Blood testing company Theranos Inc has just withdrew its latest request for emergency clearance of a new Zika virus blood test after federal regulators discovered that the company failed to include proper patient safeguards in a recent study of this new test.
Theranos founder Elizabeth Holmes said, on August 1, that this new blood testing device—which she called miniLab—was designed for the specific use outside of traditional clinical laboratory settings and, furthermore, could run accurate tests from only a few drops of blood.
This test, of course, could be monumentally in terms of viral blood testing both in a domestic American capacity and, more importantly, in remote settings. Concurrently, Ms. Holmes had also announced that Theranos had been seeking clearance for its new Zika test; and they even went so far as to collect finger-stick blood samples from patients, including patients in the Dominican Republic, and then run the tests on this new miniLab device.
At the time, it appeared that the tests were working. However, a Food and Drug Administration inspection, conducted earlier this month, found that the company had collected some of its accuracy-supporting data of the Zika test without first following patient-safety protocol previously approved by an institutional review board.
“In my mind, this was a positive interaction with the FDA, and I’m grateful for its collaborative approach,” Dave Wurtz, Theranos’s vice president of regulatory, quality and clinical affairs said in a statement. “We hope that our decision to withdraw the Zika submission voluntarily is further evidence of our commitment to engage positively with the agency. We are confident in the Zika tests and will resubmit it.”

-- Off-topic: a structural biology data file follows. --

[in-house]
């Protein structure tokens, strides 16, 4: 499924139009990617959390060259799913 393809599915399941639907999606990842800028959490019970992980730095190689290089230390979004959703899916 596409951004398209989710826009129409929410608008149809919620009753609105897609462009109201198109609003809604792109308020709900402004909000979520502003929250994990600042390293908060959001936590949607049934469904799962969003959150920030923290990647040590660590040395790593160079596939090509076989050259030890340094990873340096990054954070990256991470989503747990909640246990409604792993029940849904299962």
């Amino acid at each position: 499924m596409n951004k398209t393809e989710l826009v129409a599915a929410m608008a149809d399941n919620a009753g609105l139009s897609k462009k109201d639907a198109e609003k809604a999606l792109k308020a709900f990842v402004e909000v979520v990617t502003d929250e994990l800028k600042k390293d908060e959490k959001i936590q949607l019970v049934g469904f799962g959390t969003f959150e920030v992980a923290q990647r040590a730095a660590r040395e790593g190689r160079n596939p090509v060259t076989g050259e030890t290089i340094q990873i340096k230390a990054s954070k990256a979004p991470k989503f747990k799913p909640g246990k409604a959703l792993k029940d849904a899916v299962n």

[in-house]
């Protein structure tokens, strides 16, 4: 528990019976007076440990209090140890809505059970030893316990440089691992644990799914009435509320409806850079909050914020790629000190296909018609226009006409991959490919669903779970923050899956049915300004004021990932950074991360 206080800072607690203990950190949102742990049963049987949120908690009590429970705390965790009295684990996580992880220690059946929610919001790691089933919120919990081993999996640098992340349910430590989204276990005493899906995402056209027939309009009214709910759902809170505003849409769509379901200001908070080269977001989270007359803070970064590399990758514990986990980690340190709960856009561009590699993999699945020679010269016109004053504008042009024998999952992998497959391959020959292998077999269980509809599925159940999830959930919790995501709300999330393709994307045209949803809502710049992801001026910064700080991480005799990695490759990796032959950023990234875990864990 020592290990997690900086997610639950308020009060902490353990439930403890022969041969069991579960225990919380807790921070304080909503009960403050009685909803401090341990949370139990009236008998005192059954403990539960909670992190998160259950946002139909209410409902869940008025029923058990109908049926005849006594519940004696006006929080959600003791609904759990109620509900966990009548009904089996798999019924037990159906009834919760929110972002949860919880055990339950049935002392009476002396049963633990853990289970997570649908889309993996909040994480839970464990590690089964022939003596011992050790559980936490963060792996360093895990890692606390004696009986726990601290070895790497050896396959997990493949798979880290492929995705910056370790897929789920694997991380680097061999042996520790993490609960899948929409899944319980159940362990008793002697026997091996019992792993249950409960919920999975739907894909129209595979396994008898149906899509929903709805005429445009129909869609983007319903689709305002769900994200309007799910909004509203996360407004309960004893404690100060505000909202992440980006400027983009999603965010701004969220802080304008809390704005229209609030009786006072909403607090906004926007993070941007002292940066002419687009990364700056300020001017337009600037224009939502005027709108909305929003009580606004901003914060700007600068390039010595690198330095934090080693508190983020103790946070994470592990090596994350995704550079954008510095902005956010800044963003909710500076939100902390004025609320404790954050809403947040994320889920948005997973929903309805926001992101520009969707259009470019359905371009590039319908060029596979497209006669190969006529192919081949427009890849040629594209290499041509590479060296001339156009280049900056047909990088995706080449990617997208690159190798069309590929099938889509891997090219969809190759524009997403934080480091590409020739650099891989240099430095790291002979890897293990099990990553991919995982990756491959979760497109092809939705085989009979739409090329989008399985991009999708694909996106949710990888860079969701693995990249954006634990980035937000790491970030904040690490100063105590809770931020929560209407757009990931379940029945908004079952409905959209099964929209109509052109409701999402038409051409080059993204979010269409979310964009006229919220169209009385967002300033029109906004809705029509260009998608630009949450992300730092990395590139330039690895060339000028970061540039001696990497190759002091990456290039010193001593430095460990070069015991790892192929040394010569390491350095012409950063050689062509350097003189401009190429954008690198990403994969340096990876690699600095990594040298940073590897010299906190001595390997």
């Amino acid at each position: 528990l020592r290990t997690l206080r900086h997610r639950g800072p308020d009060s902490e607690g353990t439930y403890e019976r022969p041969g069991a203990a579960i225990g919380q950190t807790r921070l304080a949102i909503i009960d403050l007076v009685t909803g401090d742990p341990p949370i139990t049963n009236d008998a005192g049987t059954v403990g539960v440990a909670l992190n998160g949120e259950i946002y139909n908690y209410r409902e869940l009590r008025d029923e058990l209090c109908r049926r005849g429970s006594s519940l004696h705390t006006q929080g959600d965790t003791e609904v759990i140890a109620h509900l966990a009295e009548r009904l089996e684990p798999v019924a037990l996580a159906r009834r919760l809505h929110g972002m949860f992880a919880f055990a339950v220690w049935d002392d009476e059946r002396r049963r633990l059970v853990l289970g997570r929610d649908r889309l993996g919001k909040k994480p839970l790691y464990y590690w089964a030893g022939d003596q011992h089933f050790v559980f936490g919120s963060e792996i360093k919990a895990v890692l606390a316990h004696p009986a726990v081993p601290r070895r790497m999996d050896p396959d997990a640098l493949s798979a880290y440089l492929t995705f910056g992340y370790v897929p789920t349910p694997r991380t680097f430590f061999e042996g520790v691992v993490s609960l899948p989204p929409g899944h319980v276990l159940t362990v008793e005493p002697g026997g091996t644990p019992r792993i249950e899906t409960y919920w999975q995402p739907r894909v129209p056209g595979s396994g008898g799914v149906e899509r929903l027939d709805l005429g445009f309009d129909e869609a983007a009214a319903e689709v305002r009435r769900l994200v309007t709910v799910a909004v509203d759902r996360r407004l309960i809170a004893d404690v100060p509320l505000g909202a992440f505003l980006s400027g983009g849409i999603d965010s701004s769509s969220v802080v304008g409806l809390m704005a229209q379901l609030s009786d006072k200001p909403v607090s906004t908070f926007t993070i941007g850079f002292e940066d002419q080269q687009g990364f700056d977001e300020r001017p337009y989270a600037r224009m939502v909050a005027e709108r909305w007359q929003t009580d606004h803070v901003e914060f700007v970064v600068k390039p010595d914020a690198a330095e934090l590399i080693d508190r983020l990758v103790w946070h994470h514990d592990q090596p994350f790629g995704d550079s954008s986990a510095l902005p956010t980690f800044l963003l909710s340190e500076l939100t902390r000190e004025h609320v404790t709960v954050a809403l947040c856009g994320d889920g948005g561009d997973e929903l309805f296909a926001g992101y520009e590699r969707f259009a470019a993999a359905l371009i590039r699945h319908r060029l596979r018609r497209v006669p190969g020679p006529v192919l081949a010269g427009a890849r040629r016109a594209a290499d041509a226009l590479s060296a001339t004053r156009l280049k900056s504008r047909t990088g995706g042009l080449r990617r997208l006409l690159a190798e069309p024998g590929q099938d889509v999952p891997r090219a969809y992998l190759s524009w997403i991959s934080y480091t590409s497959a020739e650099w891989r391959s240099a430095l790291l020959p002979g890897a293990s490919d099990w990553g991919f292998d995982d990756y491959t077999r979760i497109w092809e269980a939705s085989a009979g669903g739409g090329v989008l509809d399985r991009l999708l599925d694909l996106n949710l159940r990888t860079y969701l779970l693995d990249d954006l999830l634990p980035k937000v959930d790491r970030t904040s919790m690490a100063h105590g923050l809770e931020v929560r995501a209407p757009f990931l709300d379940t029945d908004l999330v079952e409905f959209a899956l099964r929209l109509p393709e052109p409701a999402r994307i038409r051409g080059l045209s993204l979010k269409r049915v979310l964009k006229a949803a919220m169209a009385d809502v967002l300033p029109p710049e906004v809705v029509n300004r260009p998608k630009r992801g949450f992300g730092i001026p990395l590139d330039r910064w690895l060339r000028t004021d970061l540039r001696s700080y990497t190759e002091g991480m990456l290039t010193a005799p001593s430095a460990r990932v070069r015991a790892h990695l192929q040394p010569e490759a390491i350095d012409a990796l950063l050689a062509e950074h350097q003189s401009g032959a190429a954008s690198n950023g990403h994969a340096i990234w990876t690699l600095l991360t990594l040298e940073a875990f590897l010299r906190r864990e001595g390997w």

In response to this setback—certainly not the first—Weill Cornell Medicine central lab director Stephen Master said, “It’s unfortunate for Theranos to be caught in another compliance issue so soon after the major issues were reported with their clinical testing laboratory. Given the amount of scrutiny they’re under, I would have expected them to be particularly careful about the regulatory issues surrounding research on human subjects.”
The company now reports that since the time of the sanction announcement, they have made “substantial progress” towards correcting the issues identified by CMS; these issues include: “appointing new laboratory leadership; enhancing Theranos’ clinical policies and procedures; and revamping training programs.”